“But the more time passes, the more the 1970s look like an inflationary aberration.” (The Economist December 1, 2018) Isn’t hindsight wonderful. Yes, we have enjoyed several decades of relatively low inflation. But that is thanks to the skill and determination of Paul Volcker, who not only beat the inflation of the 1970s, but also set in place the tools to keep inflation in check. The inflation of the 1970s was not an aberration; it was the very real consequence of a global shift in oil pricing power. Thank you, Paul Volcker - not only for showing us how to prevent inflation from threating our economy and currency, but also for proving the power of monetary policy.

When the U.S. economy was threatened with a new depression in 2009, Federal Reserve chair Ben Bernanke took a page out of the Volcker lesson book and used monetary policy to counter the threat. What Bernanke did was the opposite of what Volcker did in the 1970s. Bernanke implemented Quantitative Easing or QE, a massive expansion of the money supply. Volcker used monetary policy to beat down inflation. Bernanke used monetary policy to prevent a depression. If there was a lingering doubt about the power of monetary policy, it is now gone. Of course, the pessimists predicted that Bernanke’s QE would lead to an outburst of high inflation. They were totally wrong. No, Milton Friedman is not wrong. Inflation is a monetary phenomenon. An economy on the brink of a depression responds differently to a massive increase in the money supply.

            Looking back on the inflation of the 1970s and the 2008-2009 financial crisis we have seen our strong and independent Federal Reserve successfully deal with the two greatest economic threats, inflation and depression. That inspires confidence, a counter to the never-ending, ongoing pessimistic prognostications.

            Last week the Federal Reserve published a first-ever report devoted to financial stability. The report aims to put on public display what the Federal Reserve is watching and how those parts of the market are behaving. The reports will come twice a year.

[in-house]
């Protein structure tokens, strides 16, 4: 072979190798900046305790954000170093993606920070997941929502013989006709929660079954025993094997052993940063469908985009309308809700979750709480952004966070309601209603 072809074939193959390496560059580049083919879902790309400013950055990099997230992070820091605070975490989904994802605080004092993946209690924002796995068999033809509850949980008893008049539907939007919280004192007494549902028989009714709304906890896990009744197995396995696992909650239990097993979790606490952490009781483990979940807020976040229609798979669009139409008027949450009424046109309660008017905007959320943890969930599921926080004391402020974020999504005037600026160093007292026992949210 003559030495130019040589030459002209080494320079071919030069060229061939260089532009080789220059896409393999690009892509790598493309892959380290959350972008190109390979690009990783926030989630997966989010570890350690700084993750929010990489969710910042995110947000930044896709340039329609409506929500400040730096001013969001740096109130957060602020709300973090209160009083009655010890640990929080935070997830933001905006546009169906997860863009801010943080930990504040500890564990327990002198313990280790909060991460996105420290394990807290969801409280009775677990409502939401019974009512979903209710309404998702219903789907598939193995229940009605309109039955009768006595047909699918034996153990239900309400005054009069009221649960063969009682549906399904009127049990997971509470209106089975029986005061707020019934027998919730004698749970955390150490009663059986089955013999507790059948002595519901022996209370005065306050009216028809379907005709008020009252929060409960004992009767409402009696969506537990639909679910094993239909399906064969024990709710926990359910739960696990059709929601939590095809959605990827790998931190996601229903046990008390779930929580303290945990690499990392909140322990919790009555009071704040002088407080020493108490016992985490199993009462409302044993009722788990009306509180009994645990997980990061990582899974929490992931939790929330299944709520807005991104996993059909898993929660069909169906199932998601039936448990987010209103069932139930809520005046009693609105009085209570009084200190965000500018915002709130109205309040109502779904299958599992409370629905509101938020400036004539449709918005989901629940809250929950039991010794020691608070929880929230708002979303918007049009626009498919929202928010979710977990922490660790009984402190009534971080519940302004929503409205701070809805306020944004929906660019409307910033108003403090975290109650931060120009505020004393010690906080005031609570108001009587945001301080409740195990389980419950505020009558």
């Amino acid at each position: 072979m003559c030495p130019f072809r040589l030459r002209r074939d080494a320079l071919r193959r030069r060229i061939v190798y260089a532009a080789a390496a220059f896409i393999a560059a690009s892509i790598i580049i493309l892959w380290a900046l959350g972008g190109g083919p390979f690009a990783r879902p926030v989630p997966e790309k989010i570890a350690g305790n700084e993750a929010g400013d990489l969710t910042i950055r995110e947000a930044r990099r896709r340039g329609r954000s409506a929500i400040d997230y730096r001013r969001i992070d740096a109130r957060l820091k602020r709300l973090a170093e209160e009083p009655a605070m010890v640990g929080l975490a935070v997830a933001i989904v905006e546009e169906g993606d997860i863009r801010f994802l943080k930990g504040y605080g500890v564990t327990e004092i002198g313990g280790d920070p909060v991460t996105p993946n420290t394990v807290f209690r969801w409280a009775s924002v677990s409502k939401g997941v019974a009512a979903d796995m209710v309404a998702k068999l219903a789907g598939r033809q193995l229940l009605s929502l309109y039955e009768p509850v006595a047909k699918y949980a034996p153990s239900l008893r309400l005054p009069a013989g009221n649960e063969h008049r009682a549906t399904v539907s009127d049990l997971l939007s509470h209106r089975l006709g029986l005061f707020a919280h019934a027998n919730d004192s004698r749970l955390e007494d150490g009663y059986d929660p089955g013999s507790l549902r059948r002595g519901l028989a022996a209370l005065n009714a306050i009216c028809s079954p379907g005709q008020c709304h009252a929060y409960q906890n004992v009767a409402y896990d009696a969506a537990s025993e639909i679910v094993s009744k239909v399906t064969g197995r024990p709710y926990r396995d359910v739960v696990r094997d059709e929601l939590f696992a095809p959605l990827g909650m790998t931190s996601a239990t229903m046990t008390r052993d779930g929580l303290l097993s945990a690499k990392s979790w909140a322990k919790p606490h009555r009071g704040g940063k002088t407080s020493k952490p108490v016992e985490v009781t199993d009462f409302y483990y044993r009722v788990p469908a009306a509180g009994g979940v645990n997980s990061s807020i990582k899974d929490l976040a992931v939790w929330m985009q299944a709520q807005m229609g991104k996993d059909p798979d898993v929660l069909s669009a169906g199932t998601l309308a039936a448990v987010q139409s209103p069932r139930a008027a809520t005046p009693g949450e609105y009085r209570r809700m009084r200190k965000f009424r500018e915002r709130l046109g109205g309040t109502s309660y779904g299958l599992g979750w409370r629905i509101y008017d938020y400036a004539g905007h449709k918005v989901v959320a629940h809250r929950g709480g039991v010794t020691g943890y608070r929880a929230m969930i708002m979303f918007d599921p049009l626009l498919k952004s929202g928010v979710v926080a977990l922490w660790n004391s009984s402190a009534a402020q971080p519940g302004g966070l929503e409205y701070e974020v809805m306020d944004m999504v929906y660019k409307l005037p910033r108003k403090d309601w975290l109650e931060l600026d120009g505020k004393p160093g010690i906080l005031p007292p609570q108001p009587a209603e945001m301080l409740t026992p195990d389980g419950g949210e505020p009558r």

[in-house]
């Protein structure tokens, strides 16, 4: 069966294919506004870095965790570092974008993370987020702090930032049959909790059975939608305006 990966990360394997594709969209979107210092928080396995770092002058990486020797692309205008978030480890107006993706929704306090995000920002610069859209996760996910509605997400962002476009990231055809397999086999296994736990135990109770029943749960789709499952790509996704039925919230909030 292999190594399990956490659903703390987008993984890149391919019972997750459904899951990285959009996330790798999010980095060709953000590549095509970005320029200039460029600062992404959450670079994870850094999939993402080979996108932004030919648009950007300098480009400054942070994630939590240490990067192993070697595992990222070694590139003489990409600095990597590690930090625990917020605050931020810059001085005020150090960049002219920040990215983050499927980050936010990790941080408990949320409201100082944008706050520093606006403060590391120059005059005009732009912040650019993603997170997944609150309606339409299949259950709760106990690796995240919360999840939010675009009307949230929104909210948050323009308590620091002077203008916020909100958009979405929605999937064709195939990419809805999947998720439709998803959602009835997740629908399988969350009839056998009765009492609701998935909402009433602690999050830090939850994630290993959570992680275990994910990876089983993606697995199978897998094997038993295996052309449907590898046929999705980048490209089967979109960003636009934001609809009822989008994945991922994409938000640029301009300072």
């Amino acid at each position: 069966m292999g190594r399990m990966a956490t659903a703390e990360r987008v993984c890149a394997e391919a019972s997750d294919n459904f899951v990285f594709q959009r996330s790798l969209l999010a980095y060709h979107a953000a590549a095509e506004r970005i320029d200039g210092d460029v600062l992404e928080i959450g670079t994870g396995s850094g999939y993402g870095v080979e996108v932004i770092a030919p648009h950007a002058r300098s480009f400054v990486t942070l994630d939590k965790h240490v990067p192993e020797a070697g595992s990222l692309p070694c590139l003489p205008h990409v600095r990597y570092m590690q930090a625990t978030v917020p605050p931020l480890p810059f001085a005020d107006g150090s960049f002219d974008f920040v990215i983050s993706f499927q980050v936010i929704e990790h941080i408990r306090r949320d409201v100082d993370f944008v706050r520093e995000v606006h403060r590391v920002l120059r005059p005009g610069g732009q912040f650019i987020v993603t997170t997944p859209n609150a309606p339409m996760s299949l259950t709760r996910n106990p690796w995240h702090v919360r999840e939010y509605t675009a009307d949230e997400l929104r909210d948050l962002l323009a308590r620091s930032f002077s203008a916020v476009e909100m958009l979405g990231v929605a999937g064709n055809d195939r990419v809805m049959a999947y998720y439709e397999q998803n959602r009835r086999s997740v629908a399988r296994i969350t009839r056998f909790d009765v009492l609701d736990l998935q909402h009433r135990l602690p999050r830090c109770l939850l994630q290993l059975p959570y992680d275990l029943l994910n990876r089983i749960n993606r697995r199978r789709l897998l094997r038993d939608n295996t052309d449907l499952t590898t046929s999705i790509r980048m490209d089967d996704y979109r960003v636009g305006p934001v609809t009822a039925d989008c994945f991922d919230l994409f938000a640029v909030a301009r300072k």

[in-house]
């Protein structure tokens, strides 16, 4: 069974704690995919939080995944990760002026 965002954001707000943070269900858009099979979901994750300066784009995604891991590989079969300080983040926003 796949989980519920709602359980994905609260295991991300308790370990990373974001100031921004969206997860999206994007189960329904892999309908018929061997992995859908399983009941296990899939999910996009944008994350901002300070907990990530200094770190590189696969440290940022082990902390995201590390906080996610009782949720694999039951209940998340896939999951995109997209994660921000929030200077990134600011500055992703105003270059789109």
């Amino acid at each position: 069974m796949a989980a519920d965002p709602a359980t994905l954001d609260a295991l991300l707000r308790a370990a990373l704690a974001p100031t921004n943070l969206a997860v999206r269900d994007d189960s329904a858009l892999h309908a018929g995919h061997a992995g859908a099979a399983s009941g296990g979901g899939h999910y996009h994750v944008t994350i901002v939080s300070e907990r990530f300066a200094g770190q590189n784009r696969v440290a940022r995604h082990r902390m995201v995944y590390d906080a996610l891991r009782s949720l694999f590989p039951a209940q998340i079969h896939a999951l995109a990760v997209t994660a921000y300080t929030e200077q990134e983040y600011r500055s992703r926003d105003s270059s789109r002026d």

In this first report the Fed highlighted several positive signs of resilience in the financial system, including the strong capital position of the banks, the generally tempered borrowing by households, and a system less vulnerable to the sorts of runs or credit crunches that nearly shut down the global economy in the 2007 to 2009 financial crisis.

            In terms of risks, the report pointed to stock prices that are high by some measures, commercial real estate values “growing faster than rents,” and the willingness of lenders to fund risky corporate loans. The report also touched on outside risks, from a possible trader to a messy breakup between the UK and EU. Surprisingly, the report included the Federal Reserve’s interest rate hikes as a risk.

            By highlighting current strengths and weaknesses in our financial system the report makes dire predictions of coming crises less credible. When risks are widely known they are factored into asset prices, lending decisions and capital reserve calculations. In other words, by publicly acknowledging financial system risks the Federal Reserve is reducing the risk of a future crisis.

            In a more ominous note the Federal Reserve is acknowledging the power of monetary policy to help the economy and to harm it as well. Applying a too tight monetary policy with high interest rates could precipitate an unwanted recession. That is very good news and explains why Fed Chair Powell is softening his rhetoric about raising interest rates and tightening monetary policy.

            Holding good stocks is still our best strategy.

I will have the next market review and update for you one week from today on Wednesday, December 12, 2018.  

All the best,

John Dessauer 

© December 2018